In some ways, the vigilante shooting of Trayvon Martin in 2012 can feel like the first in a series, soon followed by more headline-grabbing murders of young African Americans — as if Trayvon’s death, and George Zimmerman’s acquittal, launched and licensed the police executions from Ferguson to Baltimore.

But Ping Chong sees that event not as a beginning so much as an inevitable outcome. He’s the visionary co-creator of Collidescope 2.0: Adventures in Pre- and Post-Racial America, an episodic multidisciplinary theater piece that, as the title implies, sets a kaleidoscopic tour of race relations in the United States on a collision course with history.

The show is the culminating event in a two-year project titled Art, Legacy & Community, led by UMass theater professor Judyie Al-Bilali and aimed at using theater “to assess, stimulate and inspire a community’s collective voice, its joys and its frustrations.”

It opens this weekend in a theater just yards away from the Fine Arts Center plaza that was defaced by anti-Muslim messages last week.

As Chong explained to me recently, “Originally I was going to make a work around Trayvon Martin, but then I saw an obscure video of a lecture James Baldwin gave in London which inspired me to do something different … to create a work consisting of evidence of America’s race history that could only lead to the death of Trayvon Martin.”

This is no illustrated lecture. It’s a fact-based sci-fi fantasy that imagines a group of alien time-travelers, cosmic anthropologists “scrolling through their intergalactic Rolodex on the subject of racism in America and citizenship,” Chong said. “I want the audience to see through the eyes of the aliens, the better to see the madness of racism.”

Collidescope 2.0 is a modified reboot of the original version, which premiered at the University of Maryland in November 2014, just three months after the shooting of Michael Brown that ignited the streets of Ferguson. For this production, the aliens’ Rolodex also includes files relating to close encounters on our own doorstep.

The show’s co-creator is director and dramaturg Talvin Wilks, onetime artistic director of the late lamented New WORLD Theater. The other night I sat in the Rand Theater as Wilks was staging a scene titled “Campus Unrest/Kill These N*****s,” its script drawn from verbatim reports of racial violence on the UMass campus from the sixties to the present.

One, from 1988, involves an attack on a Latino student by several white men; another details the 2008 case of Jason Vassell, attacked in his dorm room but charged with assault for defending himself; in another, students confront the administration with a list of demands (“more diversity on campus, more faculty of color, police sensitivity, cultural studies, black studies…”) and are answered with promises of “investigations,” “forums,” and vows “to do better.”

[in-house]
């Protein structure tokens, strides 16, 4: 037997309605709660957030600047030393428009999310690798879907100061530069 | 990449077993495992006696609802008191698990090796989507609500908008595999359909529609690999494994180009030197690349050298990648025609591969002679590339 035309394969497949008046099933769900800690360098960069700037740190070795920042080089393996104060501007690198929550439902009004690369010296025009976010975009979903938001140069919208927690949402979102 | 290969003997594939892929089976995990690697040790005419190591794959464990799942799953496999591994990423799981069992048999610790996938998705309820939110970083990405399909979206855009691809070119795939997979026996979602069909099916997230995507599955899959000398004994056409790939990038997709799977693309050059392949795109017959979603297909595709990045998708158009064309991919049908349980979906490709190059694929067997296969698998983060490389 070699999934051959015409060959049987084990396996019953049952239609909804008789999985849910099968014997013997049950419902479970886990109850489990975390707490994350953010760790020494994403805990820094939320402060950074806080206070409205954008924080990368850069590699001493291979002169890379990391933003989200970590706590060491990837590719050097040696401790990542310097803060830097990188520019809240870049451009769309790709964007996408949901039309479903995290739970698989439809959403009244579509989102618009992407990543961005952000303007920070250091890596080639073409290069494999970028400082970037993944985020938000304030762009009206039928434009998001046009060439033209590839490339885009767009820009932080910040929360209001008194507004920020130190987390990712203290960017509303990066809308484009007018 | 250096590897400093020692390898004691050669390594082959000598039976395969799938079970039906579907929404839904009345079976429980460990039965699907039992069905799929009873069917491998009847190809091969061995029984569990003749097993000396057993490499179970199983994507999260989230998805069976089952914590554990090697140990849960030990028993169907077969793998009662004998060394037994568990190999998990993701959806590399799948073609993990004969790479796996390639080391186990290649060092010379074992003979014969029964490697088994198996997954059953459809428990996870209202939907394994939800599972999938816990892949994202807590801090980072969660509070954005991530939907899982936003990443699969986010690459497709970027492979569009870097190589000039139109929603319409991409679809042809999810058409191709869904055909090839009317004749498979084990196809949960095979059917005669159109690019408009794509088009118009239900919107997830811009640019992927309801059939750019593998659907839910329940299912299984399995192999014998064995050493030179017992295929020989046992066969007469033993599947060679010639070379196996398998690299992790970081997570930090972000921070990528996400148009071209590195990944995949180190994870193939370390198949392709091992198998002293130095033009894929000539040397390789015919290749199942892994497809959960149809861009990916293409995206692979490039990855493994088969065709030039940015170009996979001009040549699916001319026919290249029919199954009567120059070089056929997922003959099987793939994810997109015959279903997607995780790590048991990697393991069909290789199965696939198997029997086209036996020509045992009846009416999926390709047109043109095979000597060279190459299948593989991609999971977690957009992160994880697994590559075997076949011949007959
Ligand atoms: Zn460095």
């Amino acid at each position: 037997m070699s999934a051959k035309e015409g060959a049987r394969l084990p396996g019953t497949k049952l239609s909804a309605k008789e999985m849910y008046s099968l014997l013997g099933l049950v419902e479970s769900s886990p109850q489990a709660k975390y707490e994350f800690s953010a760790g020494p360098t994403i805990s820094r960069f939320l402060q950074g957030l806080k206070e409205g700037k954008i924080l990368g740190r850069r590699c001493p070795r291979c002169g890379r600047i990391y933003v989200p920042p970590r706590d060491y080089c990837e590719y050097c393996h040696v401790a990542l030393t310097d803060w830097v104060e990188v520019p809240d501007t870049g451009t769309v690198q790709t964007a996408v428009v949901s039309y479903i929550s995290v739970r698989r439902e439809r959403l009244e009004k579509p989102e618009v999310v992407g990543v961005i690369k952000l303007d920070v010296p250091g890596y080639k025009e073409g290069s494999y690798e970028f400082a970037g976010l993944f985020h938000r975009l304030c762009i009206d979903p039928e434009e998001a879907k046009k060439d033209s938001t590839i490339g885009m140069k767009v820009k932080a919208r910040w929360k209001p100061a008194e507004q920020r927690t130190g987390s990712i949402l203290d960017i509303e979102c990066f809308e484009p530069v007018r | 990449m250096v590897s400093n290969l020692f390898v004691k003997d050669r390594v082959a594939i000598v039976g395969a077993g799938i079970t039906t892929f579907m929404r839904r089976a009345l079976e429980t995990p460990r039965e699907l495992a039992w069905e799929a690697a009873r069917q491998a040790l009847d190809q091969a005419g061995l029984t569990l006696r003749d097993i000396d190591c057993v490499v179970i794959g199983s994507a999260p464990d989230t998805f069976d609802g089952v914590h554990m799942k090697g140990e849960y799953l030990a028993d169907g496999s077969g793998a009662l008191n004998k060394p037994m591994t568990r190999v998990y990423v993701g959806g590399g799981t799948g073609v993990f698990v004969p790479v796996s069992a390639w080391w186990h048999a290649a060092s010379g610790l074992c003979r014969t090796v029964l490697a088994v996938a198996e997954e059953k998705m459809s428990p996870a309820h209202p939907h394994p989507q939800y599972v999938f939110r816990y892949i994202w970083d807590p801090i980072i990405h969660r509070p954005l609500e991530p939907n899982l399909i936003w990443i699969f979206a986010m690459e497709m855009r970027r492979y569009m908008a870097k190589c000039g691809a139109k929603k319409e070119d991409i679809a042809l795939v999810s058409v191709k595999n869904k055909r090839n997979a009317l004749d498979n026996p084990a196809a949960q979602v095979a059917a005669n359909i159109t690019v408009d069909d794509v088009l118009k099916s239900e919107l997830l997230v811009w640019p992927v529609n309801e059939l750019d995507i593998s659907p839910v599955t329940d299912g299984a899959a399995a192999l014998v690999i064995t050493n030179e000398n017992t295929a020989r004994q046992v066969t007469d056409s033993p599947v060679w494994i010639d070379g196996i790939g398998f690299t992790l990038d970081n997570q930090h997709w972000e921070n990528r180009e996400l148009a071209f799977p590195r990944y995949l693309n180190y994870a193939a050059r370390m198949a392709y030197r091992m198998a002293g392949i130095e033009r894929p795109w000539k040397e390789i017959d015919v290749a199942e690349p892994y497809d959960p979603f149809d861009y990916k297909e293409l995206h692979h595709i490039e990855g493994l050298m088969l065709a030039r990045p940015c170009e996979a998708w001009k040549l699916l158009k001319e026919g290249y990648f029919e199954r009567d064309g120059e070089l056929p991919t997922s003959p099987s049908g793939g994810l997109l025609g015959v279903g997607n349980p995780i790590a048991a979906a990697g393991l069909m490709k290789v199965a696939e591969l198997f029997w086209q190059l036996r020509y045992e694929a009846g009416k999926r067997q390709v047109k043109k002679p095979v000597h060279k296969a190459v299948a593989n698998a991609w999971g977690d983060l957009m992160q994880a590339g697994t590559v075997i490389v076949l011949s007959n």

During a break, Wilks described the “conceit” behind the show’s structure. The set, by New York designer Mimi Lien, represents the “holodeck” of the alien spacecraft, its walls punctured by diamond-shaped portholes that double as projection screens where we see flashing historical images and scrolling readouts of those cyber-Rolodexes identifying time, place and topic of the events the aliens are investigating.

They begin with the image of Trayvon Martin’s body on the ground, then flash back to 1774 New England and the signatories of the slaves’ petition to the Massachusetts legislature for emancipation, then to a sequence adapted from a 1957 short story by Richard Wright, a surreal tragicomedy about an unemployed black man who disguises himself as a woman in order to get the only job available: as a cook for a white family. Other vignettes include a forgotten episode from Amherst history, when Edward Dickinson, father of Emily, defended two black men accused of “kidnapping” a ten-year-old servant girl to keep her from being sold down South into slavery.

A key aspect of the scenes is that many of the character assignments for the diverse, multitasking ensemble are made without regard to race or gender. White people play black people, men play women, and vice versa. In the UMass campus scene, for instance, we see an Asian student playing a Latino, and hear a black woman playing a white man, yelling “Get the hell out of here, Cuban bastards!” Part of the intention, Wilks told me, was to “break the trap of a particular kind of objectification. It also takes away the sense of ownership” of racial and sexual identities.

And part of it, he added, is “an alien conceit.” From the vantage point of deep space, “we all look alike.”


April 14, 16, 20-23, Rand Theater, Fine Arts Center, UMass,, tickets, 545-2511 or 800-999-UMAS.


Chris Rohmann is at and